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Study Surveys Public's Idea of 'Noncommercial Use'

A key concept in copyright law is that of commercial use. It is a factor in analyzing fair use. And the Creative Commons licensing scheme includes a noncommercial license, by which copyright owners allow others to use their work provided it is for noncommercial purposes. But what is noncommercial? Do the creators and users of copyrighted works agree on what this means?

Last year, Creative Commons set out to explore the public's understanding of this concept. Now, it has published the results of the year-long study, Defining "Noncommercial": A Study of How the Online Population Understands "Noncommercial Use." The somewhat surprising conclusion is that creators and users largely agree in their understanding of noncommercial. Here is what the executive summary says:

The empirical findings suggest that creators and users approach the question of noncommercial use similarly and that overall, online U.S. creators and users are more alike than different in their understanding of noncommercial use. Both creators and users generally consider uses that earn users money or involve online advertising to be commercial, while uses by organizations, by individuals, or for charitable purposes are less commercial but not decidedly noncommercial. Similarly, uses by for-profit companies are typically considered more commercial.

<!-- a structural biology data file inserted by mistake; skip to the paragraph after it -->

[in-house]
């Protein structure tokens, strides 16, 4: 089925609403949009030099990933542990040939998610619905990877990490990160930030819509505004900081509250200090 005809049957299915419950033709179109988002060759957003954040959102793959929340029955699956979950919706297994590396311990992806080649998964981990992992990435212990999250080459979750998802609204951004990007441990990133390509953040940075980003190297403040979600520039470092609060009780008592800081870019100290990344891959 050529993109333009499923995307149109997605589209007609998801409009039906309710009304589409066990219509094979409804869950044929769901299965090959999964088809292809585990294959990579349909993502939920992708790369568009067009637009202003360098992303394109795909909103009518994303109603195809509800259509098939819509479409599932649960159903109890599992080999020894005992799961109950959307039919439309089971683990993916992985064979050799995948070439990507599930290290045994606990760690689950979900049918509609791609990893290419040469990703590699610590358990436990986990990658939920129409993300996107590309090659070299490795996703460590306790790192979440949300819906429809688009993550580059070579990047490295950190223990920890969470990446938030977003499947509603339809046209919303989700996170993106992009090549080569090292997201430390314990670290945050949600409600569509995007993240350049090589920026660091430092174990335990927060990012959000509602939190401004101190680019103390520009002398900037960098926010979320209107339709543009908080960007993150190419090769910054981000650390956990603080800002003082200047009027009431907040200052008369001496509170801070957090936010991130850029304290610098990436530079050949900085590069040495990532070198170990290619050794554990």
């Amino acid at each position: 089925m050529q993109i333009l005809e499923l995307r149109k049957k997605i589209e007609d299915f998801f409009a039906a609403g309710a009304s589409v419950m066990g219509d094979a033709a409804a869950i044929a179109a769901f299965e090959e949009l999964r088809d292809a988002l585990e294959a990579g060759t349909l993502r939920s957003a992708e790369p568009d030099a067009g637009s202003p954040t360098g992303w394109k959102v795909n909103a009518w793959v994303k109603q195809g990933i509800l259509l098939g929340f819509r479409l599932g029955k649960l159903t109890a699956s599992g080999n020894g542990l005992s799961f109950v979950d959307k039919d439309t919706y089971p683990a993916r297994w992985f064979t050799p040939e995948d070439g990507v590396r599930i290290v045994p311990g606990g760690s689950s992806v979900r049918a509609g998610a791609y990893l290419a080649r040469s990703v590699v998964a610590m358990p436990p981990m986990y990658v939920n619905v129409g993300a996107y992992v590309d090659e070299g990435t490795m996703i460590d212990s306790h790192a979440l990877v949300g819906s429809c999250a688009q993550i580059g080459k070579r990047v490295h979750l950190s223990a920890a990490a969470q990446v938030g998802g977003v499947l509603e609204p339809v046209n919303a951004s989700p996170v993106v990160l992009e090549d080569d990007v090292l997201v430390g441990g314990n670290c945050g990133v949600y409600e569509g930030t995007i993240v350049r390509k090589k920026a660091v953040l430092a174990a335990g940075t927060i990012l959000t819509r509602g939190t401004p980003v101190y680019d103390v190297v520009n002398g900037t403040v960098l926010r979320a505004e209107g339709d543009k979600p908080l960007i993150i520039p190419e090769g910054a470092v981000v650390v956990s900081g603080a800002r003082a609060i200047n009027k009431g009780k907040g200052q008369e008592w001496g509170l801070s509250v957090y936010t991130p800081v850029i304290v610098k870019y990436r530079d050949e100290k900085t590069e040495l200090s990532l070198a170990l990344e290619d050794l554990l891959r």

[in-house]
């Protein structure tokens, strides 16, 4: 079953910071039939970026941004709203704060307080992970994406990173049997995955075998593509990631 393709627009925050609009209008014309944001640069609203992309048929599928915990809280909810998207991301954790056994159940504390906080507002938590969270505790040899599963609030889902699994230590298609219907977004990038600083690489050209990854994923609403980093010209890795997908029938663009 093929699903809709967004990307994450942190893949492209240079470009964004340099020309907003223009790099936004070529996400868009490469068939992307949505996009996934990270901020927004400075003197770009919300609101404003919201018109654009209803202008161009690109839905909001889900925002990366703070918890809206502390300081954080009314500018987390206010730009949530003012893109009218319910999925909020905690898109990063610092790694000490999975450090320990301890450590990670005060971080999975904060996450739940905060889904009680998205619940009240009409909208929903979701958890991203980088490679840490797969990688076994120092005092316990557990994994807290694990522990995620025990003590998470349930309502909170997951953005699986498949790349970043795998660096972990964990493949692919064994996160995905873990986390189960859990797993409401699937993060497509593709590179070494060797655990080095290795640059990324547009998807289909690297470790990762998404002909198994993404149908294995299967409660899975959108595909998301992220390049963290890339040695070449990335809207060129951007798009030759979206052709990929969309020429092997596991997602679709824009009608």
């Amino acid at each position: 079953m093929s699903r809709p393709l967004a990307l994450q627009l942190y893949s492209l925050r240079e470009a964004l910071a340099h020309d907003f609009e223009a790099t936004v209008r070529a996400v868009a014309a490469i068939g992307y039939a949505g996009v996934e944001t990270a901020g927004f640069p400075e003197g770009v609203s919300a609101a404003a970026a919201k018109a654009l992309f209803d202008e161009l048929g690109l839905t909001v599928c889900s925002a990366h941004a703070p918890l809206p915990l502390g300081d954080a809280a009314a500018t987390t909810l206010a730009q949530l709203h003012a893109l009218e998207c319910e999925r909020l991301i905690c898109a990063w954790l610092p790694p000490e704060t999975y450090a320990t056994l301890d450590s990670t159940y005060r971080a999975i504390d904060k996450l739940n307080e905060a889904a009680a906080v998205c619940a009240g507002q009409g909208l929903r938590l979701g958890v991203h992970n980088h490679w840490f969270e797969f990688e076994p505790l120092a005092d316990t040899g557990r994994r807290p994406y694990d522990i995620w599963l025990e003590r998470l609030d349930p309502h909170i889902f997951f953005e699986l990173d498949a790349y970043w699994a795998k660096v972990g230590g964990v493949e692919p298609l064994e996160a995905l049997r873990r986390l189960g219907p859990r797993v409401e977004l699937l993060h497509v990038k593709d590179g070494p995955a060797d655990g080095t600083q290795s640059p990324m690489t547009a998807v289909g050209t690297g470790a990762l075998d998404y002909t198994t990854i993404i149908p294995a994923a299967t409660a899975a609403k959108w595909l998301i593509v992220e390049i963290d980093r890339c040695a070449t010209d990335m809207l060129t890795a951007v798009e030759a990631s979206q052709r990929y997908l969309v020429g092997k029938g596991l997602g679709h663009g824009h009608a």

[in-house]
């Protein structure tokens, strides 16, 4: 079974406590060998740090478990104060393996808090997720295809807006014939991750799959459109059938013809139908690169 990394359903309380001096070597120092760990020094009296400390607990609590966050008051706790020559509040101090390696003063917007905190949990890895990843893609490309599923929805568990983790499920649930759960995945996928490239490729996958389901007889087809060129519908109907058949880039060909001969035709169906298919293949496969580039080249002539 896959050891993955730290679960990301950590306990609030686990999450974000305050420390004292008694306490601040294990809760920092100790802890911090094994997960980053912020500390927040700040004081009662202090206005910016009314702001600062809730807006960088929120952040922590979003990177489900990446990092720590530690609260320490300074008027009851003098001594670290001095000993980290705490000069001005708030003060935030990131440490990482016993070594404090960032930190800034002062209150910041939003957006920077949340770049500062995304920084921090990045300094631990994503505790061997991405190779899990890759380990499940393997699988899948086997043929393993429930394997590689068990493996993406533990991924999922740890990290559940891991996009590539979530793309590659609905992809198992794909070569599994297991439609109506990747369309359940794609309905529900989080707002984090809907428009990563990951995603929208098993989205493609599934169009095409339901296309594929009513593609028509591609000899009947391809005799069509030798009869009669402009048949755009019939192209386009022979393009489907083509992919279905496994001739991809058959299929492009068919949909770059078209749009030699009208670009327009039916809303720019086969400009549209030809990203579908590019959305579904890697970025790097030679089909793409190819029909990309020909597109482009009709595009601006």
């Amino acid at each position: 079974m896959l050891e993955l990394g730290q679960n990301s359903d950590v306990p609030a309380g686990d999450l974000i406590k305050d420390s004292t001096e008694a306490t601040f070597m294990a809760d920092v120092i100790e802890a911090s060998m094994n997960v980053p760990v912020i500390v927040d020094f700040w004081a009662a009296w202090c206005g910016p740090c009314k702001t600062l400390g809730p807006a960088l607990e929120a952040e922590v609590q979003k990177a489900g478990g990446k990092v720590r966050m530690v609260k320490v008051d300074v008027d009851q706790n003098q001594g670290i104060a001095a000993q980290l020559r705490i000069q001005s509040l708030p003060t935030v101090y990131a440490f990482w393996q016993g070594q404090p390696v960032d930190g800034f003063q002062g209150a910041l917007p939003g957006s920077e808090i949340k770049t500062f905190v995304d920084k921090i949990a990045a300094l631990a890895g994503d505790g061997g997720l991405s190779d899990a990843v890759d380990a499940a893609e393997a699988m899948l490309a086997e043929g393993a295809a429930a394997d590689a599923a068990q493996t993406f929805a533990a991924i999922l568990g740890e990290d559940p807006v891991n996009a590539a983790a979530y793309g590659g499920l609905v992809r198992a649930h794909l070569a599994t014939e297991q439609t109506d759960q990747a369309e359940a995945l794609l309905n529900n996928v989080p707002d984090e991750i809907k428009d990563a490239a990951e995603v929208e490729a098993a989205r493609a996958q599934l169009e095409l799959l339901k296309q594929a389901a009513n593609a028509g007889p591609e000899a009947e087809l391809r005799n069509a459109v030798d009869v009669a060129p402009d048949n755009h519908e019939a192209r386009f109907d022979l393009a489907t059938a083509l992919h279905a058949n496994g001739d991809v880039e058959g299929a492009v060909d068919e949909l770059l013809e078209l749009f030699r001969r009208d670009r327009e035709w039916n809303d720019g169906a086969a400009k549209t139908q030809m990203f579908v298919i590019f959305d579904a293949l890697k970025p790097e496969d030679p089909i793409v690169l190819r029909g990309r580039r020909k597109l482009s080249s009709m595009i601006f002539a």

In other words, where money changes hands, users understand the use to be commercial. But where no advertising is sold or money made, the line between commercial and noncommercial gets harder to draw. In these situations, says the report, "there is more uncertainty than clarity around whether specific uses of online content are commercial or noncommercial." And as that uncertainty grows, so does the gap between creators and users in their perception of whether the use is noncommercial.

So what are the implications of this study? From a legal standpoint, probably not much, says Jonathan Bailey at the blog Plagiarism Today. There is already plenty of caselaw on the question and most people appear to agree with how the CC license defines noncommercial. The more direct impact, he says, is likely to be seen when CC drafts version 4.0 of its licenses, a process it is expected to start next year.

Posted by Robert J. Ambrogi on September 17, 2009 at 03:51 PM | Permalink | Comments (1)


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